Pawanmuktasana 1 (PM1): This group of asanas removes stiffness from the joints and helps the muscles to become flexible. Co-ordination between bones, muscles, joints and ligaments improves so that they work naturally and spontaneously. Problems in the knee joints, hip joints, ankle joints, shoulder joints and wrist joints can all be remedied by these asanas, which minimise the injuries of different joints.
Pawanmuktasana 2 (PM2): This group of asanas strengthen the abdominal muscles and organs. They improve the digestive system, which is important for the proper functioning of other systems of the body. These asanas are also beneficial for games that require a lot of stamina.
Pawanmuktasana 3 (PM3): This group of asanas improves the energy flow within the body, and breaks the neuromuscular knots especially in the pelvic region where energy tends to stagnate. They are is very important for the removal of stress from the lower back and pelvic region and are particularly useful for sportswomen, because they strengthen the reproductive system and help to relieve menstrual difficulties.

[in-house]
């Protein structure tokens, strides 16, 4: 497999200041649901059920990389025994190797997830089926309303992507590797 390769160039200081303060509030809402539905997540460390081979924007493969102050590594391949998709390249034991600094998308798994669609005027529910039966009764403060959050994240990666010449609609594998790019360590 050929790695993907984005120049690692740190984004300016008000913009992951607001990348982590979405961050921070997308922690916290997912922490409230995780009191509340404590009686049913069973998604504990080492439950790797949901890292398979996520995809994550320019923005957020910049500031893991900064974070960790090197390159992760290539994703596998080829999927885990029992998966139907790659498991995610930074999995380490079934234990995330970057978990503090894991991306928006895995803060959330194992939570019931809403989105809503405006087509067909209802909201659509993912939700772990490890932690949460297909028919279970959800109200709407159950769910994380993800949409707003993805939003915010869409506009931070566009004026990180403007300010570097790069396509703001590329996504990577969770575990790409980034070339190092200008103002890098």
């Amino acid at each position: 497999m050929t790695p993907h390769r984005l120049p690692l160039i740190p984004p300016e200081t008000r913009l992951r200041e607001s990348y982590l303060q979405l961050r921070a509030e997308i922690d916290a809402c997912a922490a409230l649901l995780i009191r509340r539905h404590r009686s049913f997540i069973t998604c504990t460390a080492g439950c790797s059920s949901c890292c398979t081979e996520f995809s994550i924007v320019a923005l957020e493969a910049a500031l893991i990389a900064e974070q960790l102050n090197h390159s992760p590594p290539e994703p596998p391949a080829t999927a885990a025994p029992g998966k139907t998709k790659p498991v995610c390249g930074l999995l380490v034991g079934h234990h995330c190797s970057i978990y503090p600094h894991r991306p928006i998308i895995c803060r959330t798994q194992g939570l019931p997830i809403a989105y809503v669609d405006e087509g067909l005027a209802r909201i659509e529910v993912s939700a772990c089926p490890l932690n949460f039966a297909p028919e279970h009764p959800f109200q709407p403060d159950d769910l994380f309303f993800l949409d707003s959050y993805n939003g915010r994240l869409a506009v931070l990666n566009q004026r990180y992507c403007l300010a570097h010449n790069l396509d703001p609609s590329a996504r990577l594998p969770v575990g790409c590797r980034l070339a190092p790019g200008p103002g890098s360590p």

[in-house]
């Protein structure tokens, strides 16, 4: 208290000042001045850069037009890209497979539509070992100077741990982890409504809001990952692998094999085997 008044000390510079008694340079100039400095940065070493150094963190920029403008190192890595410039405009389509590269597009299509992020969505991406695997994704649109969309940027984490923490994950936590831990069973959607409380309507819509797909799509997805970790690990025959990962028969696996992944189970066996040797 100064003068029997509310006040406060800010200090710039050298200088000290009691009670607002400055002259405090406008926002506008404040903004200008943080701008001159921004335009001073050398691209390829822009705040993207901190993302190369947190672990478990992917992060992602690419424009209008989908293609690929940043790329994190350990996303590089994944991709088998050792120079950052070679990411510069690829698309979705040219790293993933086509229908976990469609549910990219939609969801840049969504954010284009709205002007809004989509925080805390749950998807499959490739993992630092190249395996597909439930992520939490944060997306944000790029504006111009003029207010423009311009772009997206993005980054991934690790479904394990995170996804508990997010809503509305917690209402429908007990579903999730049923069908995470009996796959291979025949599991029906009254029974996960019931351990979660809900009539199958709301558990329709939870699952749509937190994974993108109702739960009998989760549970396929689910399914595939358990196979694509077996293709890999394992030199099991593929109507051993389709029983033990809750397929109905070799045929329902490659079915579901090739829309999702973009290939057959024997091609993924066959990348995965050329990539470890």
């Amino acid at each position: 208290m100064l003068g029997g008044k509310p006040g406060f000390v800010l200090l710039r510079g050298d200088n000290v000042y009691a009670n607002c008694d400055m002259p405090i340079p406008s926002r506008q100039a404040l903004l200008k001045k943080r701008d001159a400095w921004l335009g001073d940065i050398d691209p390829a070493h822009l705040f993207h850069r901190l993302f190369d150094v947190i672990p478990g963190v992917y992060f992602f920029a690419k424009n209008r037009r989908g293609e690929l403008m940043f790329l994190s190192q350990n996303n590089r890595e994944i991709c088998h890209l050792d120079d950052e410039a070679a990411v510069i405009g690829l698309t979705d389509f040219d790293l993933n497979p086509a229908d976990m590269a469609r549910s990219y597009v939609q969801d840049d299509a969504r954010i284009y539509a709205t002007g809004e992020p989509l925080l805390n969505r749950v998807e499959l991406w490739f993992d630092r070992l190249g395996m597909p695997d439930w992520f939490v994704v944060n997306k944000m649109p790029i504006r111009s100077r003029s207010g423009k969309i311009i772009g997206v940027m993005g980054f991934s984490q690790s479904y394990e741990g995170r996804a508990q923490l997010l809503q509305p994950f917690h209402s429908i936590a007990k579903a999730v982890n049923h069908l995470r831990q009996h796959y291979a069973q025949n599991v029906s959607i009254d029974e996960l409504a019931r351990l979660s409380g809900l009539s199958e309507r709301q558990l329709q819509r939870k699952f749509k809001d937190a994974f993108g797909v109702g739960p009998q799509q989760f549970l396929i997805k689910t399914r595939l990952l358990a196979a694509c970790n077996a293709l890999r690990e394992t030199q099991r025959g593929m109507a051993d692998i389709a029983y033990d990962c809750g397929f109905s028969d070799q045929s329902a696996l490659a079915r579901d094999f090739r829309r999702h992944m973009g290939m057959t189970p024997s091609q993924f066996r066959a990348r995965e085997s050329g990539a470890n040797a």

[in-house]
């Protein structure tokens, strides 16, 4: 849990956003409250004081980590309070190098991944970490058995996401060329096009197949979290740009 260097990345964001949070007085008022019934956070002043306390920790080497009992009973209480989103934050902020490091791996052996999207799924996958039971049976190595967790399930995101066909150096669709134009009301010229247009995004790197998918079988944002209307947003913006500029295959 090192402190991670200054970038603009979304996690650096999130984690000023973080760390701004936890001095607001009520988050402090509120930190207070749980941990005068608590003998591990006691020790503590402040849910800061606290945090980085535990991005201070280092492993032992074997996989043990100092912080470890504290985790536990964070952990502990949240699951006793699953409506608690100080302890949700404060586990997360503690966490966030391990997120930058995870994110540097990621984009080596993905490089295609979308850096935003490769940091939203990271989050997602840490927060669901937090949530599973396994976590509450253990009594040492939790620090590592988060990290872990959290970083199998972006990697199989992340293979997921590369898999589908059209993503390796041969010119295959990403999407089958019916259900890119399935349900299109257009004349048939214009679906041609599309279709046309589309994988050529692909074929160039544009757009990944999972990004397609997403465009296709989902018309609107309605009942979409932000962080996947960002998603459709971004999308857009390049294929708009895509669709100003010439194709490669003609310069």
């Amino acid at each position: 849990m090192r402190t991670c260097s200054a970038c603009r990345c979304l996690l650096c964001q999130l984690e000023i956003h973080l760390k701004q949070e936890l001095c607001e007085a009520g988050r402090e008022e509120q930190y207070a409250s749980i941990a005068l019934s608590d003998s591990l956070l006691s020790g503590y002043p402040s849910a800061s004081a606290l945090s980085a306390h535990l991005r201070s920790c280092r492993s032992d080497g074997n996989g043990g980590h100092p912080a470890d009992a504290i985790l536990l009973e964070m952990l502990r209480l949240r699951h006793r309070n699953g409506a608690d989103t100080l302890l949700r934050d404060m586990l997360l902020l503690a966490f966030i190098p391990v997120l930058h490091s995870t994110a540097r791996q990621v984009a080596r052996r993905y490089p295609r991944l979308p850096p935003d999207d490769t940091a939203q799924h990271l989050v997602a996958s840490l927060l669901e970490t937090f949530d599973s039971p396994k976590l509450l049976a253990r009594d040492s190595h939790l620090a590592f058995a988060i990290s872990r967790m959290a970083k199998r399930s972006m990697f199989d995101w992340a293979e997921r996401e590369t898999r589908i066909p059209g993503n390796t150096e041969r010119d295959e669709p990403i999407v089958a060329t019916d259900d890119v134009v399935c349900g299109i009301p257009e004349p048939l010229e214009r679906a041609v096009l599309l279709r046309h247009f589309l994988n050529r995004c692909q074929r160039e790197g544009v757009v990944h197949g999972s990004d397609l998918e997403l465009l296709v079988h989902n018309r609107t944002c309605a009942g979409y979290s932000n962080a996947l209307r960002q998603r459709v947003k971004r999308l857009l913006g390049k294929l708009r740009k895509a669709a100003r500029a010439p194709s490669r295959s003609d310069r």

Backward, forward bending and twisting asanas: These increase the strength and flexibility of the spine. The spine is responsible for posture, the free flow of energy, nervous activities and body reflexes. Balance of the whole body depends on the power and flexibility of the spine and adjacent muscles. By practising these groups of asanas, players can minimise the problem of back pain. Much accumulated stress tends to stagnate in the spine, especially in the lower region or at the neck and shoulders, so backward and forward bending followed by one or two twisting asanas will relax the spine and give the feeling of alertness. Psychologically, backward bending asanas prepare the players to face any situation with courage and optimism; forward bends help to let go and go with the flow; and twists gently squeeze out hesitation and uncertainty.